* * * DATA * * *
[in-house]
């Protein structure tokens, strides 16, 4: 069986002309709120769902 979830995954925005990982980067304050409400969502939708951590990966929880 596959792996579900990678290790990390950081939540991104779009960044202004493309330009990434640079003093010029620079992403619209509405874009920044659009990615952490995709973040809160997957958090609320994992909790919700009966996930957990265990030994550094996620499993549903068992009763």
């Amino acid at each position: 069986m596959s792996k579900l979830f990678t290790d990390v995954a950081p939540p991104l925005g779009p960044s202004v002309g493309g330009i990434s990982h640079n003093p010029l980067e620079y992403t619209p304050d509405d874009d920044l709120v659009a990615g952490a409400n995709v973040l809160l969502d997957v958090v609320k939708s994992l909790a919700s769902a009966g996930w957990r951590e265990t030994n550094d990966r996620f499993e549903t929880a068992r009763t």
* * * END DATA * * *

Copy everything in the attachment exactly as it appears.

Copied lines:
[in-house]
């Protein structure tokens, strides 16, 4: 069986002309709120769902 979830995954925005990982980067304050409400969502939708951590990966929880 596959792996579900990678290790990390950081939540991104779009960044202004493309330009990434640079003093010029620079992403619209509405874009920044659009990615952490995709973040809160997957958090609320994992909790919700009966996930957990265990030994550094996620499993549903068992009763």
């Amino acid at each position: 069986m596959s792996k579900l979830f990678t290790d990390v995954a950081p939540p991104l925005g779009p960044s202004v002309g493309g330009i990434s990982h640079n003093p010029l980067e620079y992403t619209p304050d509405d874009d920044l709120v659009a990615g952490a409400n995709v973040l809160l969502d997957v958090v609320k939708s994992l909790a919700s769902a009966g996930w957990r951590e265990t030994n550094d990966r996620f499993e549903t929880a068992r009763t």